Equality is an ideal upheld by a number of ideologies, but nowadays it is seldom associated with libertarianism or classical liberalism. Indeed, both libertarians and their critics typically think of equality as an ideal in tension with the ideal of liberty as libertarians understand it.
But what is meant by “equality”? Some thinkers draw a distinction between formal equality and substantive equality, where formal equality means something like mere equality before the law—the same laws applying equally to everyone—while substantive equality requires abolishing, or at least greatly reducing, differences in wealth, opportunity, or influence.
The latter sort of equality—we might also call it socioeconomic equality—is obviously incompatible with libertarianism, at least if such equality is sought through coercive legislation.  Legislation aiming at socioeconomic equality is rejected by libertarians as an unwarranted and socialistic interference with the property rights of individuals.
Equality before the law, by contrast, is generally embraced by libertarians. But by itself there is nothing especially libertarian about it. Anatole France once wryly remarked that the law in its majestic equality forbids the rich as well as the poor to sleep under bridges, a line often invoked by socioeconomic egalitarians scornful of merely formal equality. But libertarians have equal reason to find such formal equality inadequate. As economist Murray Rothbard noted: “[T]he justice ofequality of treatment depends first of all on the justice of the treatment itself. Suppose, for example, that Jones, with his retinue, proposes to enslave a group of people. Are we to maintain that justice requires that each be enslaved equally? And suppose that someone has the good fortune to escape. Are we to condemn him for evading the equality of justice meted out to his fellows?” 
If neither substantive socioeconomic equality nor formal equality before the law captures what libertarians think matters in politics, it’s tempting to conclude that equality is not a central libertarian value at all.
Yet earlier thinkers in the libertarian tradition placed far more emphasis on equality. Thomas Jefferson in the Declaration of Independence famously wrote that “all men are created equal”; in the original draft he went still further, writing that ‘from that equal creation they derive rights inherent & inalienable,” thereby making equality the basis and foundation of our rights.  What sort of equality is Jefferson talking about?
It is generally recognized that John Locke’s Second Treatise of Government stands foremost among those “elementary books of public right” on which Jefferson relied in writing the Declaration; and Jefferson’s notion o f equality is indeed derived directly from Locke’s. Locke defines a “state . . . of equality” as one “wherein all the power and jurisdiction is reciprocal, no one having more than another, there being nothing more evident than that creatures of the same species and rank, promiscuously born to all the same advantages of nature, and the use of the same faculties, should also be equal one amongst another, without subordination or subjection . . . .”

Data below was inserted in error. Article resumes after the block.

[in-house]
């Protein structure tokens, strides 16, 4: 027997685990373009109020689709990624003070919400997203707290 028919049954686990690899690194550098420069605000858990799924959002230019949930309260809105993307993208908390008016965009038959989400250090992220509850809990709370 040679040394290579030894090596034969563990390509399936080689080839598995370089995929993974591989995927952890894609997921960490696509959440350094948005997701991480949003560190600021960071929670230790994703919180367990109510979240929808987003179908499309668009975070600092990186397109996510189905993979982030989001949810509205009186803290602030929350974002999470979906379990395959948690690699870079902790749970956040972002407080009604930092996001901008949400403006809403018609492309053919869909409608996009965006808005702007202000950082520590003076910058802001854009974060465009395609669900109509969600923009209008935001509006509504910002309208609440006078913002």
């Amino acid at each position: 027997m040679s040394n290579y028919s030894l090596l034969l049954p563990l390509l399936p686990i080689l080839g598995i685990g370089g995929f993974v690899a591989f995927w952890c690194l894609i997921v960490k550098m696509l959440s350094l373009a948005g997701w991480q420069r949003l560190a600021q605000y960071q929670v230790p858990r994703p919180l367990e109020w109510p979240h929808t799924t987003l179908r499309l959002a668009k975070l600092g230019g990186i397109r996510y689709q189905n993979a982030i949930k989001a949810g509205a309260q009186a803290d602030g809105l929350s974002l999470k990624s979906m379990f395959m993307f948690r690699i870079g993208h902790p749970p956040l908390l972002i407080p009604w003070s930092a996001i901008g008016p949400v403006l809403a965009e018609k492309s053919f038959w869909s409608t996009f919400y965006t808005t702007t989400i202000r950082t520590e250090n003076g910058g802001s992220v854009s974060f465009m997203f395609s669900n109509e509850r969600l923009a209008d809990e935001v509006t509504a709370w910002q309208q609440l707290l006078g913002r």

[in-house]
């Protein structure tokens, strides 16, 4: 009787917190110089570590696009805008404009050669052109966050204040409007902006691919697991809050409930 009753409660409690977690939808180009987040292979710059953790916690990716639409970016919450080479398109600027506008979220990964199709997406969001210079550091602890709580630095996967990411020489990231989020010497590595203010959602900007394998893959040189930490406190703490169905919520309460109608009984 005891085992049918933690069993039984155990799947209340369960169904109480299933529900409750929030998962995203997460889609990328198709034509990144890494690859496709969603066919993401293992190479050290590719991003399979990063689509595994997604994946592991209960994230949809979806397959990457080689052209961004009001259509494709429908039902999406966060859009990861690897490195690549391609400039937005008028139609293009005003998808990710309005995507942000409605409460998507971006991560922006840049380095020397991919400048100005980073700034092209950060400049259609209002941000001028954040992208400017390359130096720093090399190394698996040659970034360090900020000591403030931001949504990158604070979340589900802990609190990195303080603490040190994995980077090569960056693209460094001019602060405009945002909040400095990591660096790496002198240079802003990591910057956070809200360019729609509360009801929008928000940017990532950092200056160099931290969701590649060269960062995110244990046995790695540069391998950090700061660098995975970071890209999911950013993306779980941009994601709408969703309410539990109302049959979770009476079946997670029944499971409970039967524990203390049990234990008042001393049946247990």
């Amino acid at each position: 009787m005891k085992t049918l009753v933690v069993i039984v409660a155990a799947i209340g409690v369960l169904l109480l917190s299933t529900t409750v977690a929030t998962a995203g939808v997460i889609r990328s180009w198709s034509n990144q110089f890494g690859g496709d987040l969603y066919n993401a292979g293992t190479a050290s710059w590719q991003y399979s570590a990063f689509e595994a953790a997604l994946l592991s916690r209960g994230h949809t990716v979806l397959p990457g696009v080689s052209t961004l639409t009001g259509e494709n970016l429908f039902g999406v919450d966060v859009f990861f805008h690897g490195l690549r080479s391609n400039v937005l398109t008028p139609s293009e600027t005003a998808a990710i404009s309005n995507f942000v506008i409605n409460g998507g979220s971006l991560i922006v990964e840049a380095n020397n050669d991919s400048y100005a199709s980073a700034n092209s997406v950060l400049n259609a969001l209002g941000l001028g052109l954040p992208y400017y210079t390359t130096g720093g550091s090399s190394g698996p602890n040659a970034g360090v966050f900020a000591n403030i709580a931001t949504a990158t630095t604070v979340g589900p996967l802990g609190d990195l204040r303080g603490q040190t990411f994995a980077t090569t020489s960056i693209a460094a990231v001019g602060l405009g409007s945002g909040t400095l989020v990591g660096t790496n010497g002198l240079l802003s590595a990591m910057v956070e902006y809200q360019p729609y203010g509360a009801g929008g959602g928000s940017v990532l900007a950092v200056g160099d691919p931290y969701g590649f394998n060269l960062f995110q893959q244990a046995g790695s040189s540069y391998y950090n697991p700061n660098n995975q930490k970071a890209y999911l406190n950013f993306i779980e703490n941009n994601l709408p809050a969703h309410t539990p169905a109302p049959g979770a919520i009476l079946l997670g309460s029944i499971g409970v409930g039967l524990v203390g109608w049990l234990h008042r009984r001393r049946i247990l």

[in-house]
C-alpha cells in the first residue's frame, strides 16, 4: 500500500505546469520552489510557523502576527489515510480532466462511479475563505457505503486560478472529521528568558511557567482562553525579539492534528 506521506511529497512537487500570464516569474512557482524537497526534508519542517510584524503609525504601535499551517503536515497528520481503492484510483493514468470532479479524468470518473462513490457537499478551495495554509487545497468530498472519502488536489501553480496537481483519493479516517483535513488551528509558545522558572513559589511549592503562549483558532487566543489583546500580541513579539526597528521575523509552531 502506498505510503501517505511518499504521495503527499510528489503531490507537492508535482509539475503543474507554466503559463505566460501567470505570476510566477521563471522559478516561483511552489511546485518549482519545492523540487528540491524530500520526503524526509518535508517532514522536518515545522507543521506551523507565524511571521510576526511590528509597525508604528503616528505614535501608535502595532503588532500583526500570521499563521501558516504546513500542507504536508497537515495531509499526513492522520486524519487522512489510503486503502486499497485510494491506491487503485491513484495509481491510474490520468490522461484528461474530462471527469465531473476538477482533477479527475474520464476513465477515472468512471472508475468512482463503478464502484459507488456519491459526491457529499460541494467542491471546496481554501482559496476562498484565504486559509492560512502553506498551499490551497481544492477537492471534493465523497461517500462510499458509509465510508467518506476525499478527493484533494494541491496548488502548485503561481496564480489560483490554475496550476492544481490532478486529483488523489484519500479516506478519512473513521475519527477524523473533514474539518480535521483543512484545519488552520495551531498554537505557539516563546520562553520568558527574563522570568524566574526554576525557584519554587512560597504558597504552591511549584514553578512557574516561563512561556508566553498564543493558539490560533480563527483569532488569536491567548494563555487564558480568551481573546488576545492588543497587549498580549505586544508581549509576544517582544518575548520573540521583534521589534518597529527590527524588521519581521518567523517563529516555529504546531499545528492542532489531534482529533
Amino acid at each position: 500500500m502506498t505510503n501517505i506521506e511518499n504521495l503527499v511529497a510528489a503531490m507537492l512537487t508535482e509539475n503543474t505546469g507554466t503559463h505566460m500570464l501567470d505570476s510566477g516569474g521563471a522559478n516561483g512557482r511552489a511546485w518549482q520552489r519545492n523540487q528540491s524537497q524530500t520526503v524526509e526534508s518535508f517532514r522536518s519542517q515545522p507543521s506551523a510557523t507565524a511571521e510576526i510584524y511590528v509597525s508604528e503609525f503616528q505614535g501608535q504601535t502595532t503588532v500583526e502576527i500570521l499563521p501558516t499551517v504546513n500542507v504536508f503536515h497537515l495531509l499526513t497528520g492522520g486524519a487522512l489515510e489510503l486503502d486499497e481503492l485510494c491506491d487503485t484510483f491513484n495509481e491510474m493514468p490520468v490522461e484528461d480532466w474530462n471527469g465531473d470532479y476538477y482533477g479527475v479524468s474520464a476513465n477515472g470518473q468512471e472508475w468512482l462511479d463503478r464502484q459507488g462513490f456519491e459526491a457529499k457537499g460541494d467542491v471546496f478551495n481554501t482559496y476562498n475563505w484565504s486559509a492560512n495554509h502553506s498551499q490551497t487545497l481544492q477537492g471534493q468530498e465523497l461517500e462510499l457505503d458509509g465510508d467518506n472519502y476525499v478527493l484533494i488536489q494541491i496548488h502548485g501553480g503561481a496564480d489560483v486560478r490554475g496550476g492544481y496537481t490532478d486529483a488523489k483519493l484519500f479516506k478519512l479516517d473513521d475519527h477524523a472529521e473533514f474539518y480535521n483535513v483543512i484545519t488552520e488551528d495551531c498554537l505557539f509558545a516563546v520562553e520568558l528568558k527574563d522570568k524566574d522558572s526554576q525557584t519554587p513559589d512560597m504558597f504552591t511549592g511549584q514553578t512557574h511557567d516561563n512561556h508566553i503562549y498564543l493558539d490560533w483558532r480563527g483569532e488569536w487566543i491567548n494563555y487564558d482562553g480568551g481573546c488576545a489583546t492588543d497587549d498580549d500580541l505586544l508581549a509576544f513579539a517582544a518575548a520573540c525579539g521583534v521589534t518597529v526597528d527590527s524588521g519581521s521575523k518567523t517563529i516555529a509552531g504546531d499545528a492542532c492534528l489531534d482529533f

In short, by the equality of men Locke and Jefferson meant not that all men are or ought to be equal in material advantages, but that all men (today it would be all persons, regardless of gender) are equal in authority. To subject an unconsenting person to one’s own will is to treat that person as one’s subordinate—illegitimately so, if we are all naturally equal. Hence any interference with another person’s liberty violates the Lockean conception of equality: “[B]eing all equal and independent, no one ought to harm another in his life, health, liberty or possessions. . . . And, being furnished with like faculties, sharing all in one community of nature, there cannot be supposed any such subordination among us that may authorise us to destroy one another, as if we were made for one another’s uses, as the inferior ranks of creatures are for ours.” 
No wonder, then, that Jefferson should find it natural to maintain, a century later, that human equality is the foundation of our rights against one another.
Locke in turn was simply developing the ideas o f an earlier group of English radicals with the decidedly egalitarian name Levellers. These Levellers, whose leaders included John Lilburne, William Walwyn, and Richard Overton, emerged during the English Civil War of the 1640s as the first mass libertarian movement. “Levellers” was not actually their preferred name for themselves; indeed, they penned tracts with titles like A Manifestation from [Those] Commonly (Though Unjustly) Styled Levellers and The Levellers (Falsely Socalled) Vindicated. Their discomfort with the name stemmed from the fear that they might be interpreted as demanding the forcible abolition of inequalities in wealth, a goal they expressly repudiated: “We profess therefore that we never had it in our thoughts to level men’s estates, it being the utmost of our aim that the commonwealth be reduced to such a pass that every man may with as much security as may be enjoy his propriety [i.e., his own property].” 
Yet the name “Leveller” suited them nonetheless, for while they did not seek socioeconomic equality, they were passionately devoted to equality in authority. Overton, for example, maintained that “by natural birth all men are equally and alike born to like propriety, liberty and freedom,” so that “bellows-menders, broommen, cobblers, tinkers, or chimney-sweepers” are “all equally freeborn” with “the greatest peers in the land.” John Locke Hence, Overton inferred, ” No man has power over my rights and liberties, and I over no man’s,” and every man is “a king, priest and prophet in his own natural circuit and compass, whereof no second may partake but by deputation, commission, and free consent from him whose natural right and freedom it is.” 
This form of equality goes well beyond mere equality before the law. If the rulers of a state require that everyone worship Shiva, then in some sense they are treating all the citizens equally (assuming they also worship Shiva themselves); but they are nevertheless not respecting equality in authority, because they are arrogating to themselves, and denying to others, the authority to decide whether Shiva will be worshipped. Rather than merely requiring the equal application of the laws, equality in the libertarian sense places restrictions on the content of those laws as well, ruling out forcible subordination of any kind. This point of view is entirely consistent with the legitimate defensive use of force; such force restores equality in authority rather than violating it. But any initiatory use of force involves treating other people as though they were “made for one another’s uses,” and so is forbidden as an affront to human equality. Those who see only two forms that equality can take—substantive socioeconomic equality and formal equality before the law—have neglected the possibility of libertarian equality, which is substantive but not socioeconomic.